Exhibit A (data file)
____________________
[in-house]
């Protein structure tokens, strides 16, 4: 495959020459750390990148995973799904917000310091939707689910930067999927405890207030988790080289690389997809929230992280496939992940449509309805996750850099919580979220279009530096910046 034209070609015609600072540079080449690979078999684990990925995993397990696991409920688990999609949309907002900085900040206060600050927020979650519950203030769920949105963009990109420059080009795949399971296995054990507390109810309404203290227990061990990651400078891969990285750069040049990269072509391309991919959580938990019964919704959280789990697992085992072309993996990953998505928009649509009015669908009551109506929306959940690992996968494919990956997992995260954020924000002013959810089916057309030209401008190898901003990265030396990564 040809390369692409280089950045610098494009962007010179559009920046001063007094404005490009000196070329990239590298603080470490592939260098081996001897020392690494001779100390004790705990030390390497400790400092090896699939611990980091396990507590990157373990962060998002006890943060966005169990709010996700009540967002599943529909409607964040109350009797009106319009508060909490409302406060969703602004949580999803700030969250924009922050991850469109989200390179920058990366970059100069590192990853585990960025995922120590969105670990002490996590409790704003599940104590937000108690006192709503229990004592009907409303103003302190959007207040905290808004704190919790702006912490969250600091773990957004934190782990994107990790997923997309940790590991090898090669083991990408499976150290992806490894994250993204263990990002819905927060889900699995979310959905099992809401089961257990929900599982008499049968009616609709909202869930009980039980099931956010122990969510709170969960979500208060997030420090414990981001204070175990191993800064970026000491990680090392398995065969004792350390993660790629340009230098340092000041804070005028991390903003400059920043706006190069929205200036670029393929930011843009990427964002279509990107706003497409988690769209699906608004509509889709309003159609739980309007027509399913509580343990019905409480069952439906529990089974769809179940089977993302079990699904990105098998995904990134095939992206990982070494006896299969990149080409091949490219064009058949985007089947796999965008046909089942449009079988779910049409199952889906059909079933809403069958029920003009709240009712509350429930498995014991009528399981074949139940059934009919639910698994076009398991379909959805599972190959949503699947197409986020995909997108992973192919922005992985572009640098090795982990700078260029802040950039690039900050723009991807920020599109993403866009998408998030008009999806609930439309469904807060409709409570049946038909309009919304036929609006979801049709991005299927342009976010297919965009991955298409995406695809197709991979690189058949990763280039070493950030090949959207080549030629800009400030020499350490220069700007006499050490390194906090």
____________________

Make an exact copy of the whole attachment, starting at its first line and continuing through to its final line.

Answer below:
[in-house]
């Protein structure tokens, strides 16, 4: 495959020459750390990148995973799904917000310091939707689910930067999927405890207030988790080289690389997809929230992280496939992940449509309805996750850099919580979220279009530096910046 034209070609015609600072540079080449690979078999684990990925995993397990696991409920688990999609949309907002900085900040206060600050927020979650519950203030769920949105963009990109420059080009795949399971296995054990507390109810309404203290227990061990990651400078891969990285750069040049990269072509391309991919959580938990019964919704959280789990697992085992072309993996990953998505928009649509009015669908009551109506929306959940690992996968494919990956997992995260954020924000002013959810089916057309030209401008190898901003990265030396990564 040809390369692409280089950045610098494009962007010179559009920046001063007094404005490009000196070329990239590298603080470490592939260098081996001897020392690494001779100390004790705990030390390497400790400092090896699939611990980091396990507590990157373990962060998002006890943060966005169990709010996700009540967002599943529909409607964040109350009797009106319009508060909490409302406060969703602004949580999803700030969250924009922050991850469109989200390179920058990366970059100069590192990853585990960025995922120590969105670990002490996590409790704003599940104590937000108690006192709503229990004592009907409303103003302190959007207040905290808004704190919790702006912490969250600091773990957004934190782990994107990790997923997309940790590991090898090669083991990408499976150290992806490894994250993204263990990002819905927060889900699995979310959905099992809401089961257990929900599982008499049968009616609709909202869930009980039980099931956010122990969510709170969960979500208060997030420090414990981001204070175990191993800064970026000491990680090392398995065969004792350390993660790629340009230098340092000041804070005028991390903003400059920043706006190069929205200036670029393929930011843009990427964002279509990107706003497409988690769209699906608004509509889709309003159609739980309007027509399913509580343990019905409480069952439906529990089974769809179940089977993302079990699904990105098998995904990134095939992206990982070494006896299969990149080409091949490219064009058949985007089947796999965008046909089942449009079988779910049409199952889906059909079933809403069958029920003009709240009712509350429930498995014991009528399981074949139940059934009919639910698994076009398991379909959805599972190959949503699947197409986020995909997108992973192919922005992985572009640098090795982990700078260029802040950039690039900050723009991807920020599109993403866009998408998030008009999806609930439309469904807060409709409570049946038909309009919304036929609006979801049709991005299927342009976010297919965009991955298409995406695809197709991979690189058949990763280039070493950030090949959207080549030629800009400030020499350490220069700007006499050490390194906090």